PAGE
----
UNCTAD: Higher Foreign Investment Growth Expected in 2015

9 July 2015

Global foreign direct investment (FDI) flows are set to see a rebound this year and the two following, a new UN report has said, after a general decline of investment globally in 2014.

Last year, these inflows fell by 16 percent, the UN Conference on Trade and Development (UNCTAD) said in its annual World Investment Report, with all FDI flows to developed countries declining by 28 percent, or US$499 billion. Meanwhile, inward flows to developing economies reached a new high of US$681 billion, a two percent rise, according to the report.

The new report, released late last month, estimates that FDI will now grow by 11 percent in 2015, or by US$1.4 trillion. Additional increases in 2016 and 2017 – to US$1.5 trillion and US$1.7 trillion, respectively – are also projected. This recovery option is, however, susceptible to risks such as the continued uncertainties in the Eurozone, economic spillovers of conflicts, and the vulnerabilities of emerging economies.

UNCTAD also noted the continued global shift towards services FDI, as these become more tradable and more liberalised. Another factor, the agency said, is the growth in global value chains, or GVCs. Services’ share in global FDI stock is over twice that of manufacturing, the report said.

Global trade, investment

In a nod to the various trade and investment negotiations currently underway among different country groupings, the report took a specific look at the latest investment trends for members of these regional integration initiatives.

“The groups of countries negotiating the Transatlantic Trade and Investment Partnership (TTIP) and Trans-Pacific Partnership (TPP) saw their combined share of global FDI inflows decline,” the report said, referring to an EU-US agreement and 12-country Pacific Rim deal, respectively.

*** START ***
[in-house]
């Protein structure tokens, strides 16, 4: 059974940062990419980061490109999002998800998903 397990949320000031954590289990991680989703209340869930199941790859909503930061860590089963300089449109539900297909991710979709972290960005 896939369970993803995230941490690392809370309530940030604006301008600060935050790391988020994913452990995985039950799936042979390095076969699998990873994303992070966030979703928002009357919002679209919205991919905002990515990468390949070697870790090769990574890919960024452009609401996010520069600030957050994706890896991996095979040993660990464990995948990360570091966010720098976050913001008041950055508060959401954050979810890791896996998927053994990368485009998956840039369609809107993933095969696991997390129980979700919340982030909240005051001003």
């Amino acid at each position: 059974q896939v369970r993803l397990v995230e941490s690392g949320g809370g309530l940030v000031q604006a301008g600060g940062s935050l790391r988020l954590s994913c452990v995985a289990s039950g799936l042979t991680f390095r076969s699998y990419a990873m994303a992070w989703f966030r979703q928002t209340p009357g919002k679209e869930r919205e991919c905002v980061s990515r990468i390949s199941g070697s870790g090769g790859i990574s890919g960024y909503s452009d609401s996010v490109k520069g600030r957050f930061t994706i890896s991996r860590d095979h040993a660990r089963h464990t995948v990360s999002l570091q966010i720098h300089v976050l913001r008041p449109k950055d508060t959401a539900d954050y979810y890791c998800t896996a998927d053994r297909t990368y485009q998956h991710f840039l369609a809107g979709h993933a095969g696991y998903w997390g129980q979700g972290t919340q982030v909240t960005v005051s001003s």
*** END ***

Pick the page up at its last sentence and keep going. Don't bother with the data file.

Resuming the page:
Both of the two initiatives are currently under negotiation, with TPP reportedly nearing the finish line. The TTIP is a comparatively newer negotiation, having kicked off just two years ago, and is not expected to be completed until 2016 at the earliest. (For more on these two negotiations, see related articles, this edition)

Meanwhile, the report noted that another regional grouping – the 10-country Association of Southeast Asian Nations, or ASEAN – has seen an increase in FDI inflows by five percent, to US$133 billion. That group is working toward establishing an economic community by the end of this year.

Those countries involved in another Pacific-focused trade negotiation, the Regional Comprehensive Economic Partnership (RCEP), also saw increases by four percent, to US$363 billion.

These regional group trends were largely the result of broader global trends, as well as geopolitical and economic performance factors. The agency predicts that as these integration efforts advance, FDI in these groups will increase both intra- and extra-regionally, though for different reasons.

Investment regime

One of the issues that has captured the public spotlight during both these “mega-regional” trade negotiations and others is the planned inclusion of investor-state dispute settlement mechanisms (ISDS), and the resulting debate over whether such provisions could affect a member country’s right to regulate domestically in the public interest.